So MAYBE you can check off all your to-do’s when you are in Greenland, but if not, I am willing to bet that simply being surrounded by breathtakingly beautiful people and landscape is enough to make you happy to be on this Earth 🙂

Last-Chance Tourism in Ilulissat (69*N 51*W)

As of late with the daily talk of climate change, there has been an increasing motivation to travel to precarious destinations “before it is too late” or “before they disappear”.  In some instances, this motivation elevates the destination to the very top of the Bucket List when otherwise it would have taken another 5, 10, or 15 years or more to get there.  The Galapagos Islands is the destination that comes to mind most readily, but also, here in Greenland it has been muttered from more than a few tourists last summer and this spring.

But, it is not the disappearing destinations to which this entry’s title alludes but rather the disappearing holiday time itself.  I have now spent 10 glorious nights in Ilulissat, and I have only 7 nights more.  I am starting to get that “last-chance” feeling that tourists usually get near the ends of their holidays that makes them think, “I have to do XYZ because I don’t know when I will get the chance again!” or “I have to soak up these last impressions because tomorrow it is back to the real world!”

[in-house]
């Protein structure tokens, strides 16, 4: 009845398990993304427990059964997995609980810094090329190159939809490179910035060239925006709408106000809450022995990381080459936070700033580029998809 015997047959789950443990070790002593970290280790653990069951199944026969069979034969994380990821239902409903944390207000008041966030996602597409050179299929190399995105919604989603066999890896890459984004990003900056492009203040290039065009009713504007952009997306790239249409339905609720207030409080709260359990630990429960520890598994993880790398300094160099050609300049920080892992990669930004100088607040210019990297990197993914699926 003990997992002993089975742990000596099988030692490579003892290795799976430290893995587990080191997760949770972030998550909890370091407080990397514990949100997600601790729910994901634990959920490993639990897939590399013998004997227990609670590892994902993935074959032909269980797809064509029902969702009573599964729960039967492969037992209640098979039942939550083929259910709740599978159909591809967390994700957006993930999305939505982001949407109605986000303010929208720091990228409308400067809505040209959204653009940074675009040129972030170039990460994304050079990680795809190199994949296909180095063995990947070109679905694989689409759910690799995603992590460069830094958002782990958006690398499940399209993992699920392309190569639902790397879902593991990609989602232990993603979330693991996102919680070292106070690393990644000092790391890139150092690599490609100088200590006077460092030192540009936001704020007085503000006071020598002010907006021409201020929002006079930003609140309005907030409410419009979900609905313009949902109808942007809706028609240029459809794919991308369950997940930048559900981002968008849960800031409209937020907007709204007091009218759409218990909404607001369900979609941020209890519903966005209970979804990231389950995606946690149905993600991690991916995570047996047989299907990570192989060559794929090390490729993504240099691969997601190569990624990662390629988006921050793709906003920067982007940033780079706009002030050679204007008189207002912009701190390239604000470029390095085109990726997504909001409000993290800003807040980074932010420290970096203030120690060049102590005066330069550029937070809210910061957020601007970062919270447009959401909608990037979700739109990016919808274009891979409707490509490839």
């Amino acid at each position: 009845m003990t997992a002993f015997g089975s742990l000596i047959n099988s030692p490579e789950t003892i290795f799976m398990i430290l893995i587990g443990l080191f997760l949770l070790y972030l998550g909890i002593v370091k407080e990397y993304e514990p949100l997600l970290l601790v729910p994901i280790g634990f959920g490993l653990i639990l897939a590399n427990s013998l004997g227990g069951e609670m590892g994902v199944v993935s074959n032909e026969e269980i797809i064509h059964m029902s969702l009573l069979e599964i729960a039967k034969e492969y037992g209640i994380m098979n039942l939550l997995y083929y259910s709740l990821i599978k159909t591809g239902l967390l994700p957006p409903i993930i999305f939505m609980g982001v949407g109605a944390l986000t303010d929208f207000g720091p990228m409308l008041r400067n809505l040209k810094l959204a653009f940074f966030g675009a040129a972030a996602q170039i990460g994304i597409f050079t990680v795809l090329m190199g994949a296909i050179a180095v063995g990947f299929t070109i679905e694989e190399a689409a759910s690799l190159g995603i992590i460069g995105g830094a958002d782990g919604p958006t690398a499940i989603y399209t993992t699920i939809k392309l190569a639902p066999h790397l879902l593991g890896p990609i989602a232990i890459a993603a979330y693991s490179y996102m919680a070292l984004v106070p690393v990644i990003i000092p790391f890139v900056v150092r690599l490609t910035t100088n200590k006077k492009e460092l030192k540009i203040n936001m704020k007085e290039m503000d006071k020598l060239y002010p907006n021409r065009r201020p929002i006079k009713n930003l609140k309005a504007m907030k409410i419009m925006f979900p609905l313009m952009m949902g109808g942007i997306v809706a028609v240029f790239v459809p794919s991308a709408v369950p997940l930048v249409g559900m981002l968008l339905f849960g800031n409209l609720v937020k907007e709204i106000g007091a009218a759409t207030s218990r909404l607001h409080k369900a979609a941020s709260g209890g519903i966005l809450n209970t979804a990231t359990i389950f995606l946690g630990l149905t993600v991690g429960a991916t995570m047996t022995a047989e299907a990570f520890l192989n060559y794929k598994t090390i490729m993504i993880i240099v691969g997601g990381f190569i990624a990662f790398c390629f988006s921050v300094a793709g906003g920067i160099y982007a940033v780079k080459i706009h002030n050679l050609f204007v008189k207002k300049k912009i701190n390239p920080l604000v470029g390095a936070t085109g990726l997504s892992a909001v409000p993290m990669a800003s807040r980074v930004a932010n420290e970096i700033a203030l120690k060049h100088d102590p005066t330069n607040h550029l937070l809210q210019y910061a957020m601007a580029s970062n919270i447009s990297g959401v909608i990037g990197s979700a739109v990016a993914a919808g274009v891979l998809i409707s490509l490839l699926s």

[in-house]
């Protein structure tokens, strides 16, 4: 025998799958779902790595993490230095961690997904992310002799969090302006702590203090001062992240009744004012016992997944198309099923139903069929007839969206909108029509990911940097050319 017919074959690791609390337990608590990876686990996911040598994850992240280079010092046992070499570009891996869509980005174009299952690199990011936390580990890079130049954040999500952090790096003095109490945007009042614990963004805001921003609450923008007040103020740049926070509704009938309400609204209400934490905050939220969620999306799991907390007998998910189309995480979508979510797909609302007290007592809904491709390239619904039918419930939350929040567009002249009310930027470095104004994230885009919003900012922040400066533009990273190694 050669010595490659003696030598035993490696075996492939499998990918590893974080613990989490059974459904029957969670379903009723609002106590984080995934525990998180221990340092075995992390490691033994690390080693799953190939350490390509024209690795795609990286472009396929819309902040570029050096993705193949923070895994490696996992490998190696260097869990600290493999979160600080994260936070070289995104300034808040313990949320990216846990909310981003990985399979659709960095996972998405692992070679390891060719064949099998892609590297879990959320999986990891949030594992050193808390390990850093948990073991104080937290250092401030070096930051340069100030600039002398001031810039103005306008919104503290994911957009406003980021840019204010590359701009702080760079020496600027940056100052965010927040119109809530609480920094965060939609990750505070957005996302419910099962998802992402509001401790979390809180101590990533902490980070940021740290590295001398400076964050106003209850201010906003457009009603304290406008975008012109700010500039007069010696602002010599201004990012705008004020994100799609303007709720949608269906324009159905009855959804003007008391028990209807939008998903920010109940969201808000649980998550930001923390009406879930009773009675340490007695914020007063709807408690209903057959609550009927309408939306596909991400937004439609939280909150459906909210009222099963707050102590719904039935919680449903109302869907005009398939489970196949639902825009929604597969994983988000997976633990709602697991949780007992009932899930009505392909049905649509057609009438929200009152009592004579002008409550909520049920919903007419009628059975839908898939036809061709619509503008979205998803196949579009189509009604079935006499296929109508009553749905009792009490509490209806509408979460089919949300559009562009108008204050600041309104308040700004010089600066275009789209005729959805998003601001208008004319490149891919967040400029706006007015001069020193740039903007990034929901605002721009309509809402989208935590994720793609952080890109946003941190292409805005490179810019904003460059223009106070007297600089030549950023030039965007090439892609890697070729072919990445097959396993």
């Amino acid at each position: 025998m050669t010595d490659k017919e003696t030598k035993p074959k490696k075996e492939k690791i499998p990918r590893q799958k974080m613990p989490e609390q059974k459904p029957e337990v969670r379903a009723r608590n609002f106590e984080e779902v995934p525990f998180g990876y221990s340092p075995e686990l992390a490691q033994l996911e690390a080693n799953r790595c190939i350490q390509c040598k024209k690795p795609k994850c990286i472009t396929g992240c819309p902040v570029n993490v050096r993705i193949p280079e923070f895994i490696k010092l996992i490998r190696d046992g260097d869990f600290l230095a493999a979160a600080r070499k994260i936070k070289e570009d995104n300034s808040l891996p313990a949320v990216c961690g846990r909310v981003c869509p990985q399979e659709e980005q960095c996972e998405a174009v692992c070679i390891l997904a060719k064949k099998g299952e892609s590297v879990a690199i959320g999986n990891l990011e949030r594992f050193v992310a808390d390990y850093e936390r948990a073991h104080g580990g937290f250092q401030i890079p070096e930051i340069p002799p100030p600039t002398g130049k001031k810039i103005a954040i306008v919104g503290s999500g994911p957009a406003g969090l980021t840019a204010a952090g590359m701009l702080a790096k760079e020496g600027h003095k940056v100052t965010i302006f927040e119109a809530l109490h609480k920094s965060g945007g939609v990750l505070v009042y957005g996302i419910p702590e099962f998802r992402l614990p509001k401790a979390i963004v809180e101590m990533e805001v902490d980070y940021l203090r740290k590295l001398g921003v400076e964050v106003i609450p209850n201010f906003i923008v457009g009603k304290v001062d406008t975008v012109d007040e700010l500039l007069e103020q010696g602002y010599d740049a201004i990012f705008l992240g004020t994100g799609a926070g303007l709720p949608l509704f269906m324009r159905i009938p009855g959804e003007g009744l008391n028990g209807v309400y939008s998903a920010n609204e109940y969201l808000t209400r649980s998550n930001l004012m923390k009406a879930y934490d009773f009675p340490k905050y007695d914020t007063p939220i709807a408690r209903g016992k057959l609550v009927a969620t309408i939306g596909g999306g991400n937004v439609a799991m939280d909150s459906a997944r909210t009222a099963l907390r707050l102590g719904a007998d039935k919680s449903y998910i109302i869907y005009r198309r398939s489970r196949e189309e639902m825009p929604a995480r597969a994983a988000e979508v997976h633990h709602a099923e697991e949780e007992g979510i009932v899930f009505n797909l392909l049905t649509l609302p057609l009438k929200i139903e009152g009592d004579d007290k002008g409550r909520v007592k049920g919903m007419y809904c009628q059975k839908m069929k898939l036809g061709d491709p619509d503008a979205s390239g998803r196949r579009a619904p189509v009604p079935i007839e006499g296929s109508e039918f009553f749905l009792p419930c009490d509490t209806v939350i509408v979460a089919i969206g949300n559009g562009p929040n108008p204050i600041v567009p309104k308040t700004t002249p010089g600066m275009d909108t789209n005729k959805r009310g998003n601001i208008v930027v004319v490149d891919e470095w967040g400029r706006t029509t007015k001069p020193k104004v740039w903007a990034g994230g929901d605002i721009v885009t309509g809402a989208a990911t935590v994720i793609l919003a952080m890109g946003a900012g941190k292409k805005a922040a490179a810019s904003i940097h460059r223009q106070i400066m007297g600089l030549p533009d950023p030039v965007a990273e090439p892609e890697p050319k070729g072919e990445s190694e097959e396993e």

Last summer, I did not encounter this last-chance feeling because I knew I was returning to Greenland before I left the first time.  And even on this trip, I know I am returning to Nuuk again in September, but as for the other fantastic places in Greenland that I have visited – that is unknown now.  I am starting to miss them before I have even left!

Honestly speaking here, I do not think I will miss Kangerlussuaq.  I know I will certainly look back on my time there fondly, but I do not anticipate sitting at home wishing I was there.

I do, however, anticipate sitting at home wishing I was in Ilulissat!  And it is not just about the icebergs or the howling Greenlandic sledge dogs or the gastronomic greatness… Okay, okay, it is a little bit about the natural beauty and the Greenlandic specialties, but mostly it is about the handful of people that I have met in Ilulissat who are really, really, really passionate about Greenland and its future as a sustainable tourism destination, and as a sustainable society, in general.  I can get lost in conversation with them for hours and they are inspiring!  It makes me so excited for the future of Greenland!  There is not a doubt in my mind that Greenland will be in my immediate life for a very long time if I can help it!  I do not know if it will be in a professional capacity or a personal capacity, but I do know that the people I have met in Ilulissat, the sights I have seen, and the experiences I have had have hooked me 100%!